LA: Stephanie Barber brings little presents of film and video to Filmforum on Sunday

From: Adam Hyman (email suppressed)
Date: Thu Apr 15 2010 - 13:43:56 PDT

Sunday April 18, 2010, 7:30 pm
Los Angeles Filmforum presents
Stephanie Barber: Little Presents

Stephanie Barber in person!

At the Egyptian Theatre, 6712 Hollywood Blvd. at Las Palmas, Los Angeles

Laden and light, with ideas and technology and analogy and analogue
essences, whimsical manipulations of time and text, suffused with the
emotional heft needed for these heart-wrenching, media mad times, the works
of Stephanie Barber are among the most unique and delightful being produced
these days. We've lucky to have her in Los Angeles for a night of a West
Coast jaunt from Baltimore. Don't miss this rare opportunity to explore
these films and converse with the artist about them… or let them play in
your dreams for the weeks to follow.

Tickets: $10 general; $6 students/seniors with ID; free for Filmforum
Advance tickets at:

"Stephanie Barber . . . has one of the most original visions to emerge
recently from the diverse experimental film scene. Deceptively simple at
first, her work is unique in the way it alters and even suspends time." –
The Chicago Reader

"[Stephanie Barber's films] can feel like highly formal exercises in film
language made by a profoundly restless mind, playing image and sound off
each other and forcing you to locate implied meanings on your own. Others
are both silly and oddly engaging, involving puppets mundanely discussing
pressing metaphysical concerns. And others calmly and almost imperceptibly
sweep you up in the genuine breadth of their emotional wake." - Bret McCabe
at The Baltimore City Paper

flower, the boy, the librarian (1996, 16mm, 6 min.)
for those who find listing and repetition romantic.
a near perfect structure. three acts, an auditory red herring and classic
love story.

they invented machines (1997 16mm 7 min)
This film is thinking about colonialism, entertainment and love. the images
are taken mostly on disneyworld rides where one is shown facsimiles of
people from far away lands. The sound track a little more than half way
through ceases its cricketing and, against impressionistic waterfalls,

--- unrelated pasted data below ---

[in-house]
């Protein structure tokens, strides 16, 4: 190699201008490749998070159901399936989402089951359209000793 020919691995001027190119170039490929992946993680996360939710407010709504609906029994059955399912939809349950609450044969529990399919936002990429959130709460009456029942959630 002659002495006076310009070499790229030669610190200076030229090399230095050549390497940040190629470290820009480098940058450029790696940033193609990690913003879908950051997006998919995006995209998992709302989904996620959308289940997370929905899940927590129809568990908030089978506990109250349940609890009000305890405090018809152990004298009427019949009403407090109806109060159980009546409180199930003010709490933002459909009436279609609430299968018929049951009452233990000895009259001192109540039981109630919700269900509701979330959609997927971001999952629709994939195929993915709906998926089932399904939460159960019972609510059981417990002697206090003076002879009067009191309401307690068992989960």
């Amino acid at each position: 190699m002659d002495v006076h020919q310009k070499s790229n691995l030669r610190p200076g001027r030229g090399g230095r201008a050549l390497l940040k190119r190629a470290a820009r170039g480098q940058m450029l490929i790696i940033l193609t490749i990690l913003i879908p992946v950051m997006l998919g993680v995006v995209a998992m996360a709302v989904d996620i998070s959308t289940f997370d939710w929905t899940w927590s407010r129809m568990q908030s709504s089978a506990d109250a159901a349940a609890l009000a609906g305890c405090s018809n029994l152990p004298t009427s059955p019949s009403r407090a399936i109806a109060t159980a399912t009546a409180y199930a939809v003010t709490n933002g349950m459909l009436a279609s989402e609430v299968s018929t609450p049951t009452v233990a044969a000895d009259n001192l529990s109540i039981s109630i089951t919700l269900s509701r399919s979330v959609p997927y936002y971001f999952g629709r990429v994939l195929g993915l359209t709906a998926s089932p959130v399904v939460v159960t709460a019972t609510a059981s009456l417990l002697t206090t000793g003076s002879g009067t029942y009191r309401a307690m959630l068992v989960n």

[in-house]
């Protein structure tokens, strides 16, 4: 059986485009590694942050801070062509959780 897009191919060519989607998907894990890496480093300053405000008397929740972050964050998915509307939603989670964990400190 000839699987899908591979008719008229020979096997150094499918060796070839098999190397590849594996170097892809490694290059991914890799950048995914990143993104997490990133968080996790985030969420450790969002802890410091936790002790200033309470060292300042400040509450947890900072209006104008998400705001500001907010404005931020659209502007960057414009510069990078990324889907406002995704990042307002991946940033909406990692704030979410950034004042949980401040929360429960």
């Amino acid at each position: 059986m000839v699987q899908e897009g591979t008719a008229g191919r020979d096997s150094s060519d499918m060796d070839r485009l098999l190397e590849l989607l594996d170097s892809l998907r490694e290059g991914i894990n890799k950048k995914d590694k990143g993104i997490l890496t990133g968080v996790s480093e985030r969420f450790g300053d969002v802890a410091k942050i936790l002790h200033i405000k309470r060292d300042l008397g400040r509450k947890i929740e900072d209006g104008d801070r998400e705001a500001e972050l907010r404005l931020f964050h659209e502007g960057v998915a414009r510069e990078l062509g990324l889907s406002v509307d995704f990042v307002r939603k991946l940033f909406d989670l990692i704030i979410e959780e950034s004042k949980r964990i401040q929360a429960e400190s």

mentions love ("they have love here") which must then be thought of in the
context of this same wonder, possession and amusement. the film ends with a
series of flights.

shipfilm (1998, 16mm, 3 min.)
this is probably the most heartbreaking film i have made, the pacing is
romantic and simple, haiku-esque pauses and inclusions, with the words
contrasting this poetry with their factual, disinterested narration. and
that narration is a simple statement of failure, one which lies, not in any
action, but in the pre-thought to that action, the hope or faith one holds
in oneself, one's knowledge or abilities.

metronome (1997, 16mm, 8 min.)
metronome is both the most straightforward, as well as the most difficult of
my films. it is very dear to my heart. the radio play soundtrack is off-set
by the intractable images "spaces." the former seems to balance precariously
between kitsch and true heartrending emotion and the latter is referencing
the asceticism of seventies minimalism (in experimental film) with the
impenetrable intellectualism becoming increasingly moving as the film
progresses. the marriage of these two elements is an odd tension, the tale
of the play, the threat of limb extraction, asks the necessity of "whole and
what the elements are which compose complete."

letters, notes (1997, 16mm, 6 min.)
This film brings together found photographs and letters to create new mini
narratives. death and disease are set blithely beside, and given equal
importance as, the sighting of a skunk or love sick scribblings.
"letters, notes was neither too long nor too knowing and produced the most
profound occasion of un remembrance on my part. Too busy trying to figure
out what it all meant, I neglected to note down the words passing across the
screen or what was beneath them, but I can tell you I was strangely moved,
and I desire to see it once more just so I can again become so wrapped up
that I forget to remember." --jeff lambert, senses of cinema

little present (for my friend columbus the explorer) (1999, 16mm, 3 min.)
While referencing the explorer christopher columbus the film is actually a
gift for my friend, the performance artist, theresa columbus. The short
imagistic film is suggesting, or questioning, ever so gently the effects--